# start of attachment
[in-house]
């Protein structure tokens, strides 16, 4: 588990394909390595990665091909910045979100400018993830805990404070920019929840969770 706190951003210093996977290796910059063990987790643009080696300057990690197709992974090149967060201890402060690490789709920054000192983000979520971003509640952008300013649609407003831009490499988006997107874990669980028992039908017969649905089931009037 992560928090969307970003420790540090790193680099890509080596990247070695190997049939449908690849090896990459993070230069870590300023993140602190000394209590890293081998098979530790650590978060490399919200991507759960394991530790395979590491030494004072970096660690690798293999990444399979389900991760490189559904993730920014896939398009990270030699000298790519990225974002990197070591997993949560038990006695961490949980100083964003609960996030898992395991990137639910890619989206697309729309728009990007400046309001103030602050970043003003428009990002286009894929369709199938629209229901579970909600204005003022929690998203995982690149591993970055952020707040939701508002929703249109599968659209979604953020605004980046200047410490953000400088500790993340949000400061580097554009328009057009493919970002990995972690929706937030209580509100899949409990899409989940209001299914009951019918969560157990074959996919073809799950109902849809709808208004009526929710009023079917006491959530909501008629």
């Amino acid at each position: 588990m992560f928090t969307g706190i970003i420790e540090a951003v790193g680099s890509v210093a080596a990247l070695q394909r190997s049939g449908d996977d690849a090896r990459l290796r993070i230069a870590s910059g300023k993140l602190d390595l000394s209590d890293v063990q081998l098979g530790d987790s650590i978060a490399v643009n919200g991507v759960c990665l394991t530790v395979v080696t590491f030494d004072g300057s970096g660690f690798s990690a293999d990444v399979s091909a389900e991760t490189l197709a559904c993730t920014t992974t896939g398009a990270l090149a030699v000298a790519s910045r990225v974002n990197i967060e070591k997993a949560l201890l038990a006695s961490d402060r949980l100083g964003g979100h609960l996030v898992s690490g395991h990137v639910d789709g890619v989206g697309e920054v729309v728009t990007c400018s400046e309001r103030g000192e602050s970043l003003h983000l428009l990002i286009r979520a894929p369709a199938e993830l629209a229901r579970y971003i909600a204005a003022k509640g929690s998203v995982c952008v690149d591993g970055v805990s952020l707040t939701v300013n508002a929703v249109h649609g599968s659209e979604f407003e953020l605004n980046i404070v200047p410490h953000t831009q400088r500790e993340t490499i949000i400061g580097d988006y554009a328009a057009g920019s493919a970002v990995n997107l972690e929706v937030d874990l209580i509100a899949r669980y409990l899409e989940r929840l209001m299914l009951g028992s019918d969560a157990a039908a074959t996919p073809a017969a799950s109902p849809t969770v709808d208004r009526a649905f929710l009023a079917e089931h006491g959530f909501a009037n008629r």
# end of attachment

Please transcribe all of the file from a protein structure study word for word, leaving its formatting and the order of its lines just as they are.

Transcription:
[in-house]
């Protein structure tokens, strides 16, 4: 588990394909390595990665091909910045979100400018993830805990404070920019929840969770 706190951003210093996977290796910059063990987790643009080696300057990690197709992974090149967060201890402060690490789709920054000192983000979520971003509640952008300013649609407003831009490499988006997107874990669980028992039908017969649905089931009037 992560928090969307970003420790540090790193680099890509080596990247070695190997049939449908690849090896990459993070230069870590300023993140602190000394209590890293081998098979530790650590978060490399919200991507759960394991530790395979590491030494004072970096660690690798293999990444399979389900991760490189559904993730920014896939398009990270030699000298790519990225974002990197070591997993949560038990006695961490949980100083964003609960996030898992395991990137639910890619989206697309729309728009990007400046309001103030602050970043003003428009990002286009894929369709199938629209229901579970909600204005003022929690998203995982690149591993970055952020707040939701508002929703249109599968659209979604953020605004980046200047410490953000400088500790993340949000400061580097554009328009057009493919970002990995972690929706937030209580509100899949409990899409989940209001299914009951019918969560157990074959996919073809799950109902849809709808208004009526929710009023079917006491959530909501008629």
């Amino acid at each position: 588990m992560f928090t969307g706190i970003i420790e540090a951003v790193g680099s890509v210093a080596a990247l070695q394909r190997s049939g449908d996977d690849a090896r990459l290796r993070i230069a870590s910059g300023k993140l602190d390595l000394s209590d890293v063990q081998l098979g530790d987790s650590i978060a490399v643009n919200g991507v759960c990665l394991t530790v395979v080696t590491f030494d004072g300057s970096g660690f690798s990690a293999d990444v399979s091909a389900e991760t490189l197709a559904c993730t920014t992974t896939g398009a990270l090149a030699v000298a790519s910045r990225v974002n990197i967060e070591k997993a949560l201890l038990a006695s961490d402060r949980l100083g964003g979100h609960l996030v898992s690490g395991h990137v639910d789709g890619v989206g697309e920054v729309v728009t990007c400018s400046e309001r103030g000192e602050s970043l003003h983000l428009l990002i286009r979520a894929p369709a199938e993830l629209a229901r579970y971003i909600a204005a003022k509640g929690s998203v995982c952008v690149d591993g970055v805990s952020l707040t939701v300013n508002a929703v249109h649609g599968s659209e979604f407003e953020l605004n980046i404070v200047p410490h953000t831009q400088r500790e993340t490499i949000i400061g580097d988006y554009a328009a057009g920019s493919a970002v990995n997107l972690e929706v937030d874990l209580i509100a899949r669980y409990l899409e989940r929840l209001m299914l009951g028992s019918d969560a157990a039908a074959t996919p073809a017969a799950s109902p849809t969770v709808d208004r009526a649905f929710l009023a079917e089931h006491g959530f909501a009037n008629r």